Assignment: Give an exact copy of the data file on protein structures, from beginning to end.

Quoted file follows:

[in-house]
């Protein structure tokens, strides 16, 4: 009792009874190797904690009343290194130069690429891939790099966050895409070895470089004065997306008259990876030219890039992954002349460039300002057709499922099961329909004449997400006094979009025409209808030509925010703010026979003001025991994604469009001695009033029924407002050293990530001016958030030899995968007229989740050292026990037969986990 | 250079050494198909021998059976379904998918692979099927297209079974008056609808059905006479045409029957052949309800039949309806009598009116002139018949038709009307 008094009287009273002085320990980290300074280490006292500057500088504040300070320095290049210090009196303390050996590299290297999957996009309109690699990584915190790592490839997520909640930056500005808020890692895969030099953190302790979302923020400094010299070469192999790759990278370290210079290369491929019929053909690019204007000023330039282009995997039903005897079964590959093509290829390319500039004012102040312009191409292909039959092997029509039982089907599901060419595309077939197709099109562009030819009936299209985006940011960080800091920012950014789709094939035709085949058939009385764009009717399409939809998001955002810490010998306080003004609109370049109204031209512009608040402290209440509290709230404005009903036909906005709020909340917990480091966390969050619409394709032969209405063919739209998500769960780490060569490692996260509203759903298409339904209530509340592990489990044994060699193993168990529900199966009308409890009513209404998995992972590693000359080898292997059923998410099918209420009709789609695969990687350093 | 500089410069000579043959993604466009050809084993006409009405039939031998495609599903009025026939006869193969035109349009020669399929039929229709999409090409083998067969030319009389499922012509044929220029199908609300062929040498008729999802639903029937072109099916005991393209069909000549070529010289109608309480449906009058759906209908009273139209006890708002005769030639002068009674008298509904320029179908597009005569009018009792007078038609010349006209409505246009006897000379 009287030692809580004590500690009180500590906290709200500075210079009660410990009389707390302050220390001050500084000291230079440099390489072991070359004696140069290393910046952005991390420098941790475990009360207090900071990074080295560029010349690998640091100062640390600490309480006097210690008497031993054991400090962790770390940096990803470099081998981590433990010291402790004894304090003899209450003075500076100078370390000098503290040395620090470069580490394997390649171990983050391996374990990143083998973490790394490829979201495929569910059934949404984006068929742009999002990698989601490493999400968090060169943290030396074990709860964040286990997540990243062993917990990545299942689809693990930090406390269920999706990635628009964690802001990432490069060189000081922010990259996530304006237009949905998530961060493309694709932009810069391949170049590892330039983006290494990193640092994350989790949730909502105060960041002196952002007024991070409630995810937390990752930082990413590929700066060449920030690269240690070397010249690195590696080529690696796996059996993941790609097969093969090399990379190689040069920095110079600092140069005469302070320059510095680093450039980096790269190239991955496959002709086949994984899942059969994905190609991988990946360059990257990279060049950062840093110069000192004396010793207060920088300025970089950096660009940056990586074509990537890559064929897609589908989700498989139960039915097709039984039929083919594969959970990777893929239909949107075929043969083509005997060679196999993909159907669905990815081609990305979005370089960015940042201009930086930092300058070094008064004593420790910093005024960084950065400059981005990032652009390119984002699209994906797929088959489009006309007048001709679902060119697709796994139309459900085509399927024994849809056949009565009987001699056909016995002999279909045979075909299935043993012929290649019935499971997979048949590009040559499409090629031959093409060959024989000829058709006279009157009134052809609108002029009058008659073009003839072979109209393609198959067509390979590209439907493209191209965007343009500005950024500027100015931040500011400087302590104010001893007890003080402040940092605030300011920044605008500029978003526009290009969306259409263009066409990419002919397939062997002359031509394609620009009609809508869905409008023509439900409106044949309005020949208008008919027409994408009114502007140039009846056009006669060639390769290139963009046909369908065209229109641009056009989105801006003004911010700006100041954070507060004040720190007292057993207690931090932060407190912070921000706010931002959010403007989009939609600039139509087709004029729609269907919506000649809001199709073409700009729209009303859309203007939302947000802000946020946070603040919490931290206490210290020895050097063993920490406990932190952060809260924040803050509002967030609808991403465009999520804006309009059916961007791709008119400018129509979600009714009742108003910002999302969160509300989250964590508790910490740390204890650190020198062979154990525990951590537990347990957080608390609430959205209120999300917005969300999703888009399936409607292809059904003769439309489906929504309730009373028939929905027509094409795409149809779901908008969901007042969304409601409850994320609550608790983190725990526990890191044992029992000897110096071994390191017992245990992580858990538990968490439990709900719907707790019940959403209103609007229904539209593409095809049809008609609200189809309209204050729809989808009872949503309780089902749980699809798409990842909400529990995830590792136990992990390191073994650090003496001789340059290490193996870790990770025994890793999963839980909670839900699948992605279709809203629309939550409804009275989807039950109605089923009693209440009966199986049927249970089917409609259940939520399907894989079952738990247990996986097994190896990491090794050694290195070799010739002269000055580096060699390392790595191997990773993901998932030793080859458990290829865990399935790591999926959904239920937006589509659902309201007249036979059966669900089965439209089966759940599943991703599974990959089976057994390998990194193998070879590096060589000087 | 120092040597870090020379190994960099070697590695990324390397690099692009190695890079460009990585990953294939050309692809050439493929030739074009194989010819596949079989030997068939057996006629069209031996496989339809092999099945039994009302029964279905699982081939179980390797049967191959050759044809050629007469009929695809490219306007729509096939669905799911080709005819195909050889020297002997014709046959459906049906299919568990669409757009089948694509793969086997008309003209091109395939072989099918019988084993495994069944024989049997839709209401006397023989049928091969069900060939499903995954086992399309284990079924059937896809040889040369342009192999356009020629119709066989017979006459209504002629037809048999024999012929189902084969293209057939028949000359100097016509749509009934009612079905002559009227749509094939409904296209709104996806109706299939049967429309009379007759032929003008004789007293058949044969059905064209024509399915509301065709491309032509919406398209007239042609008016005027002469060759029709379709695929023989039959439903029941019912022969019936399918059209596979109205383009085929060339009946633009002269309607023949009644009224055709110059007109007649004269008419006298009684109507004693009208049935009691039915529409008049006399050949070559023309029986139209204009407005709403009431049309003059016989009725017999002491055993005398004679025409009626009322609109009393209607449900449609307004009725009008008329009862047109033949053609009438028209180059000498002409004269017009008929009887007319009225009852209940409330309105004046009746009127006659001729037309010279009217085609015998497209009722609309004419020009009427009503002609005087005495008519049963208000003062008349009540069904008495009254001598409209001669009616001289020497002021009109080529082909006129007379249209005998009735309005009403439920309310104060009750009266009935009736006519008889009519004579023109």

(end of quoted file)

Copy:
[in-house]
């Protein structure tokens, strides 16, 4: 009792009874190797904690009343290194130069690429891939790099966050895409070895470089004065997306008259990876030219890039992954002349460039300002057709499922099961329909004449997400006094979009025409209808030509925010703010026979003001025991994604469009001695009033029924407002050293990530001016958030030899995968007229989740050292026990037969986990 | 250079050494198909021998059976379904998918692979099927297209079974008056609808059905006479045409029957052949309800039949309806009598009116002139018949038709009307 008094009287009273002085320990980290300074280490006292500057500088504040300070320095290049210090009196303390050996590299290297999957996009309109690699990584915190790592490839997520909640930056500005808020890692895969030099953190302790979302923020400094010299070469192999790759990278370290210079290369491929019929053909690019204007000023330039282009995997039903005897079964590959093509290829390319500039004012102040312009191409292909039959092997029509039982089907599901060419595309077939197709099109562009030819009936299209985006940011960080800091920012950014789709094939035709085949058939009385764009009717399409939809998001955002810490010998306080003004609109370049109204031209512009608040402290209440509290709230404005009903036909906005709020909340917990480091966390969050619409394709032969209405063919739209998500769960780490060569490692996260509203759903298409339904209530509340592990489990044994060699193993168990529900199966009308409890009513209404998995992972590693000359080898292997059923998410099918209420009709789609695969990687350093 | 500089410069000579043959993604466009050809084993006409009405039939031998495609599903009025026939006869193969035109349009020669399929039929229709999409090409083998067969030319009389499922012509044929220029199908609300062929040498008729999802639903029937072109099916005991393209069909000549070529010289109608309480449906009058759906209908009273139209006890708002005769030639002068009674008298509904320029179908597009005569009018009792007078038609010349006209409505246009006897000379 009287030692809580004590500690009180500590906290709200500075210079009660410990009389707390302050220390001050500084000291230079440099390489072991070359004696140069290393910046952005991390420098941790475990009360207090900071990074080295560029010349690998640091100062640390600490309480006097210690008497031993054991400090962790770390940096990803470099081998981590433990010291402790004894304090003899209450003075500076100078370390000098503290040395620090470069580490394997390649171990983050391996374990990143083998973490790394490829979201495929569910059934949404984006068929742009999002990698989601490493999400968090060169943290030396074990709860964040286990997540990243062993917990990545299942689809693990930090406390269920999706990635628009964690802001990432490069060189000081922010990259996530304006237009949905998530961060493309694709932009810069391949170049590892330039983006290494990193640092994350989790949730909502105060960041002196952002007024991070409630995810937390990752930082990413590929700066060449920030690269240690070397010249690195590696080529690696796996059996993941790609097969093969090399990379190689040069920095110079600092140069005469302070320059510095680093450039980096790269190239991955496959002709086949994984899942059969994905190609991988990946360059990257990279060049950062840093110069000192004396010793207060920088300025970089950096660009940056990586074509990537890559064929897609589908989700498989139960039915097709039984039929083919594969959970990777893929239909949107075929043969083509005997060679196999993909159907669905990815081609990305979005370089960015940042201009930086930092300058070094008064004593420790910093005024960084950065400059981005990032652009390119984002699209994906797929088959489009006309007048001709679902060119697709796994139309459900085509399927024994849809056949009565009987001699056909016995002999279909045979075909299935043993012929290649019935499971997979048949590009040559499409090629031959093409060959024989000829058709006279009157009134052809609108002029009058008659073009003839072979109209393609198959067509390979590209439907493209191209965007343009500005950024500027100015931040500011400087302590104010001893007890003080402040940092605030300011920044605008500029978003526009290009969306259409263009066409990419002919397939062997002359031509394609620009009609809508869905409008023509439900409106044949309005020949208008008919027409994408009114502007140039009846056009006669060639390769290139963009046909369908065209229109641009056009989105801006003004911010700006100041954070507060004040720190007292057993207690931090932060407190912070921000706010931002959010403007989009939609600039139509087709004029729609269907919506000649809001199709073409700009729209009303859309203007939302947000802000946020946070603040919490931290206490210290020895050097063993920490406990932190952060809260924040803050509002967030609808991403465009999520804006309009059916961007791709008119400018129509979600009714009742108003910002999302969160509300989250964590508790910490740390204890650190020198062979154990525990951590537990347990957080608390609430959205209120999300917005969300999703888009399936409607292809059904003769439309489906929504309730009373028939929905027509094409795409149809779901908008969901007042969304409601409850994320609550608790983190725990526990890191044992029992000897110096071994390191017992245990992580858990538990968490439990709900719907707790019940959403209103609007229904539209593409095809049809008609609200189809309209204050729809989808009872949503309780089902749980699809798409990842909400529990995830590792136990992990390191073994650090003496001789340059290490193996870790990770025994890793999963839980909670839900699948992605279709809203629309939550409804009275989807039950109605089923009693209440009966199986049927249970089917409609259940939520399907894989079952738990247990996986097994190896990491090794050694290195070799010739002269000055580096060699390392790595191997990773993901998932030793080859458990290829865990399935790591999926959904239920937006589509659902309201007249036979059966669900089965439209089966759940599943991703599974990959089976057994390998990194193998070879590096060589000087 | 120092040597870090020379190994960099070697590695990324390397690099692009190695890079460009990585990953294939050309692809050439493929030739074009194989010819596949079989030997068939057996006629069209031996496989339809092999099945039994009302029964279905699982081939179980390797049967191959050759044809050629007469009929695809490219306007729509096939669905799911080709005819195909050889020297002997014709046959459906049906299919568990669409757009089948694509793969086997008309003209091109395939072989099918019988084993495994069944024989049997839709209401006397023989049928091969069900060939499903995954086992399309284990079924059937896809040889040369342009192999356009020629119709066989017979006459209504002629037809048999024999012929189902084969293209057939028949000359100097016509749509009934009612079905002559009227749509094939409904296209709104996806109706299939049967429309009379007759032929003008004789007293058949044969059905064209024509399915509301065709491309032509919406398209007239042609008016005027002469060759029709379709695929023989039959439903029941019912022969019936399918059209596979109205383009085929060339009946633009002269309607023949009644009224055709110059007109007649004269008419006298009684109507004693009208049935009691039915529409008049006399050949070559023309029986139209204009407005709403009431049309003059016989009725017999002491055993005398004679025409009626009322609109009393209607449900449609307004009725009008008329009862047109033949053609009438028209180059000498002409004269017009008929009887007319009225009852209940409330309105004046009746009127006659001729037309010279009217085609015998497209009722609309004419020009009427009503002609005087005495008519049963208000003062008349009540069904008495009254001598409209001669009616001289020497002021009109080529082909006129007379249209005998009735309005009403439920309310104060009750009266009935009736006519008889009519004579023109």